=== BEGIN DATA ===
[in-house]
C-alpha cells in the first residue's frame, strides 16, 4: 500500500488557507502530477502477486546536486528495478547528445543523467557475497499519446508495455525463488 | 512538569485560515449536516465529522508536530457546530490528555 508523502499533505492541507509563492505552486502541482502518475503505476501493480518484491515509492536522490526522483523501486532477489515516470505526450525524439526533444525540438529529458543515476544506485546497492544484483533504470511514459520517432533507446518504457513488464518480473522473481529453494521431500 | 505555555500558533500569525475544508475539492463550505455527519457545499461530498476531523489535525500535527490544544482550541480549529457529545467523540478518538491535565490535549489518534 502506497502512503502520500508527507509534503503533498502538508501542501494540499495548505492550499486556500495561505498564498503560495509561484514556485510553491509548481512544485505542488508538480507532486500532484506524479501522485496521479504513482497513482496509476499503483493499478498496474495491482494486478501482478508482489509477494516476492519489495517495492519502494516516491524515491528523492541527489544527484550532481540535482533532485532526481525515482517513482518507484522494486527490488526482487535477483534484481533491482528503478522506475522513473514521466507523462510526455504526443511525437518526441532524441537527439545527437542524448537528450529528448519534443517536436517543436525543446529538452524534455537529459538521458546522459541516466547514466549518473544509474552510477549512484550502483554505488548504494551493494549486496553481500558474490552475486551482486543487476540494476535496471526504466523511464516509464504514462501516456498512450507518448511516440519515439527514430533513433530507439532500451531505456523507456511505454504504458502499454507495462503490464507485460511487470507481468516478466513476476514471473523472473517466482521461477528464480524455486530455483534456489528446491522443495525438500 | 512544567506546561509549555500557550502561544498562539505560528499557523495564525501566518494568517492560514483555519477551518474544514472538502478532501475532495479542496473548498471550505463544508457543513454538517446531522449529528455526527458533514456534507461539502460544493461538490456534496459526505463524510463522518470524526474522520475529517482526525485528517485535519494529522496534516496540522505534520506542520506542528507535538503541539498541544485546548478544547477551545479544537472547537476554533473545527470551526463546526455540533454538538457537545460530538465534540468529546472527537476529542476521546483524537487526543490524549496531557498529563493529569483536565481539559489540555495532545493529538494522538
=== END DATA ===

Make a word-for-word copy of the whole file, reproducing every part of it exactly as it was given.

[in-house]
C-alpha cells in the first residue's frame, strides 16, 4: 500500500488557507502530477502477486546536486528495478547528445543523467557475497499519446508495455525463488 | 512538569485560515449536516465529522508536530457546530490528555 508523502499533505492541507509563492505552486502541482502518475503505476501493480518484491515509492536522490526522483523501486532477489515516470505526450525524439526533444525540438529529458543515476544506485546497492544484483533504470511514459520517432533507446518504457513488464518480473522473481529453494521431500 | 505555555500558533500569525475544508475539492463550505455527519457545499461530498476531523489535525500535527490544544482550541480549529457529545467523540478518538491535565490535549489518534 502506497502512503502520500508527507509534503503533498502538508501542501494540499495548505492550499486556500495561505498564498503560495509561484514556485510553491509548481512544485505542488508538480507532486500532484506524479501522485496521479504513482497513482496509476499503483493499478498496474495491482494486478501482478508482489509477494516476492519489495517495492519502494516516491524515491528523492541527489544527484550532481540535482533532485532526481525515482517513482518507484522494486527490488526482487535477483534484481533491482528503478522506475522513473514521466507523462510526455504526443511525437518526441532524441537527439545527437542524448537528450529528448519534443517536436517543436525543446529538452524534455537529459538521458546522459541516466547514466549518473544509474552510477549512484550502483554505488548504494551493494549486496553481500558474490552475486551482486543487476540494476535496471526504466523511464516509464504514462501516456498512450507518448511516440519515439527514430533513433530507439532500451531505456523507456511505454504504458502499454507495462503490464507485460511487470507481468516478466513476476514471473523472473517466482521461477528464480524455486530455483534456489528446491522443495525438500 | 512544567506546561509549555500557550502561544498562539505560528499557523495564525501566518494568517492560514483555519477551518474544514472538502478532501475532495479542496473548498471550505463544508457543513454538517446531522449529528455526527458533514456534507461539502460544493461538490456534496459526505463524510463522518470524526474522520475529517482526525485528517485535519494529522496534516496540522505534520506542520506542528507535538503541539498541544485546548478544547477551545479544537472547537476554533473545527470551526463546526455540533454538538457537545460530538465534540468529546472527537476529542476521546483524537487526543490524549496531557498529563493529569483536565481539559489540555495532545493529538494522538